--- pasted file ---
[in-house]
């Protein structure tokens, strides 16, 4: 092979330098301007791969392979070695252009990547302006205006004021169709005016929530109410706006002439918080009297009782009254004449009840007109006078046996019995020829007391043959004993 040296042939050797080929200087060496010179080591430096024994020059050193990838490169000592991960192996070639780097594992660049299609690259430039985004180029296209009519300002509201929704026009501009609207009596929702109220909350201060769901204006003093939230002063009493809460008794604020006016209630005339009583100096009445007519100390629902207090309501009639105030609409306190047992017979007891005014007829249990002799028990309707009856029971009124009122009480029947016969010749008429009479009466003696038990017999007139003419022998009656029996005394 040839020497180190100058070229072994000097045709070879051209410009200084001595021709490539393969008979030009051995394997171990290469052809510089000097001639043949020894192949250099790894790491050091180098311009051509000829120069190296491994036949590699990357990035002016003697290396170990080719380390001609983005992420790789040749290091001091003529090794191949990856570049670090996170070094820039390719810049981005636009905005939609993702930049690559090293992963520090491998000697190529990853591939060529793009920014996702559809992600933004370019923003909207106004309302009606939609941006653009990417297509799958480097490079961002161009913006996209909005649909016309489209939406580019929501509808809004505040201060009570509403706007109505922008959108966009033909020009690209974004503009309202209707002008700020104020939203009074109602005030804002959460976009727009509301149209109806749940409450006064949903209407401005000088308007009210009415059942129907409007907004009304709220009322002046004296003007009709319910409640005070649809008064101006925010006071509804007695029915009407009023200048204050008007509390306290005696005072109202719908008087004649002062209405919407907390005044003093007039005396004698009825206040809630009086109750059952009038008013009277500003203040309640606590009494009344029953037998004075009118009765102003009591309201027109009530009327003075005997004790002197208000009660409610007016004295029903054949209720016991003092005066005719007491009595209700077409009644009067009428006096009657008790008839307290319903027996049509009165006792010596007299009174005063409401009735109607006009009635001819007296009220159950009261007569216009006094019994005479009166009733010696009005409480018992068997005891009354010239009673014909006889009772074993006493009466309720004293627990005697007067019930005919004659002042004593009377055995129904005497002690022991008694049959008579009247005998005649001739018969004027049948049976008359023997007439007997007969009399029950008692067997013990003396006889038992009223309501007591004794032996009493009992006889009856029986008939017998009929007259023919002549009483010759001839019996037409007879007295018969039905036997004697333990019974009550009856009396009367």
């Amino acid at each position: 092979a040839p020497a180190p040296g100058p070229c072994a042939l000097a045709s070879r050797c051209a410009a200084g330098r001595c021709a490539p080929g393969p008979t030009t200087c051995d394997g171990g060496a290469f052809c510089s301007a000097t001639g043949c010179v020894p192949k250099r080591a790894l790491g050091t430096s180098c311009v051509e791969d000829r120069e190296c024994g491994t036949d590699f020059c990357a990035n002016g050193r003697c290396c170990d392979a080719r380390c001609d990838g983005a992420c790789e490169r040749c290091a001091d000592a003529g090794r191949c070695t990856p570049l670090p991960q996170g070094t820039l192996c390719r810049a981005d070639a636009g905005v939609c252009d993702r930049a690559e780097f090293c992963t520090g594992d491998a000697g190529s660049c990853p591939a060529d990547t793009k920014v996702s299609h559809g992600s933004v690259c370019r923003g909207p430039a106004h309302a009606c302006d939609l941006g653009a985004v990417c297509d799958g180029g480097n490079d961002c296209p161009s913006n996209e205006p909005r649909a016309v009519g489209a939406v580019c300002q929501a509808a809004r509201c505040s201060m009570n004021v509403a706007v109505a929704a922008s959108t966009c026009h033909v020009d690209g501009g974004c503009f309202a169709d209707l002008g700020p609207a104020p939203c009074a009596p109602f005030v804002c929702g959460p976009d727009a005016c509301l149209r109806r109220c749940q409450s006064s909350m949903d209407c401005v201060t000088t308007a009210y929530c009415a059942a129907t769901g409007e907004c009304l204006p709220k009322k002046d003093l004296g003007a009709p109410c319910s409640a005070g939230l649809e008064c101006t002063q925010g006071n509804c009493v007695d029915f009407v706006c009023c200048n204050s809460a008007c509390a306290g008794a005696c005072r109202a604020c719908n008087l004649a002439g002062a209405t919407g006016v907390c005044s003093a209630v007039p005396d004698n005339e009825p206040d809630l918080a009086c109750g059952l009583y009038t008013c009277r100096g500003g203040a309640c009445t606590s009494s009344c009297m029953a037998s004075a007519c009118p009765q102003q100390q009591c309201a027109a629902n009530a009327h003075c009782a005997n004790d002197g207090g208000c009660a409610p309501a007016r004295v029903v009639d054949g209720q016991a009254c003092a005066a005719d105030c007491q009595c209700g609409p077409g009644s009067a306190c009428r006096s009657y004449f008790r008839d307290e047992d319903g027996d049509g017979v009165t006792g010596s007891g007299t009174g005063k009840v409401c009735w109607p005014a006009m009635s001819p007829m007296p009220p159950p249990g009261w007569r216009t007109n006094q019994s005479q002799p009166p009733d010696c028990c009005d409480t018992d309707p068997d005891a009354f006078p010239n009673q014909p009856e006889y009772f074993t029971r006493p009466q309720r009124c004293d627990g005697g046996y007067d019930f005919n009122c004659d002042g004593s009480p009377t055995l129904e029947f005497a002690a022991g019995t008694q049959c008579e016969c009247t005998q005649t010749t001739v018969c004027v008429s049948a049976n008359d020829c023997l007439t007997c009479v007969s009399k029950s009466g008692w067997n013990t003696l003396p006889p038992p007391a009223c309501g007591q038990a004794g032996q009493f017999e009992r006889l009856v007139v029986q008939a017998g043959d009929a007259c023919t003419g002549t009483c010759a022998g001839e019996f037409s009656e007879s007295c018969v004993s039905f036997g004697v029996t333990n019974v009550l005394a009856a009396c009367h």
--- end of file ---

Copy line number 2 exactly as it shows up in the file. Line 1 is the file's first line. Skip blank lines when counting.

């Protein structure tokens, strides 16, 4: 092979330098301007791969392979070695252009990547302006205006004021169709005016929530109410706006002439918080009297009782009254004449009840007109006078046996019995020829007391043959004993 040296042939050797080929200087060496010179080591430096024994020059050193990838490169000592991960192996070639780097594992660049299609690259430039985004180029296209009519300002509201929704026009501009609207009596929702109220909350201060769901204006003093939230002063009493809460008794604020006016209630005339009583100096009445007519100390629902207090309501009639105030609409306190047992017979007891005014007829249990002799028990309707009856029971009124009122009480029947016969010749008429009479009466003696038990017999007139003419022998009656029996005394 040839020497180190100058070229072994000097045709070879051209410009200084001595021709490539393969008979030009051995394997171990290469052809510089000097001639043949020894192949250099790894790491050091180098311009051509000829120069190296491994036949590699990357990035002016003697290396170990080719380390001609983005992420790789040749290091001091003529090794191949990856570049670090996170070094820039390719810049981005636009905005939609993702930049690559090293992963520090491998000697190529990853591939060529793009920014996702559809992600933004370019923003909207106004309302009606939609941006653009990417297509799958480097490079961002161009913006996209909005649909016309489209939406580019929501509808809004505040201060009570509403706007109505922008959108966009033909020009690209974004503009309202209707002008700020104020939203009074109602005030804002959460976009727009509301149209109806749940409450006064949903209407401005000088308007009210009415059942129907409007907004009304709220009322002046004296003007009709319910409640005070649809008064101006925010006071509804007695029915009407009023200048204050008007509390306290005696005072109202719908008087004649002062209405919407907390005044003093007039005396004698009825206040809630009086109750059952009038008013009277500003203040309640606590009494009344029953037998004075009118009765102003009591309201027109009530009327003075005997004790002197208000009660409610007016004295029903054949209720016991003092005066005719007491009595209700077409009644009067009428006096009657008790008839307290319903027996049509009165006792010596007299009174005063409401009735109607006009009635001819007296009220159950009261007569216009006094019994005479009166009733010696009005409480018992068997005891009354010239009673014909006889009772074993006493009466309720004293627990005697007067019930005919004659002042004593009377055995129904005497002690022991008694049959008579009247005998005649001739018969004027049948049976008359023997007439007997007969009399029950008692067997013990003396006889038992009223309501007591004794032996009493009992006889009856029986008939017998009929007259023919002549009483010759001839019996037409007879007295018969039905036997004697333990019974009550009856009396009367």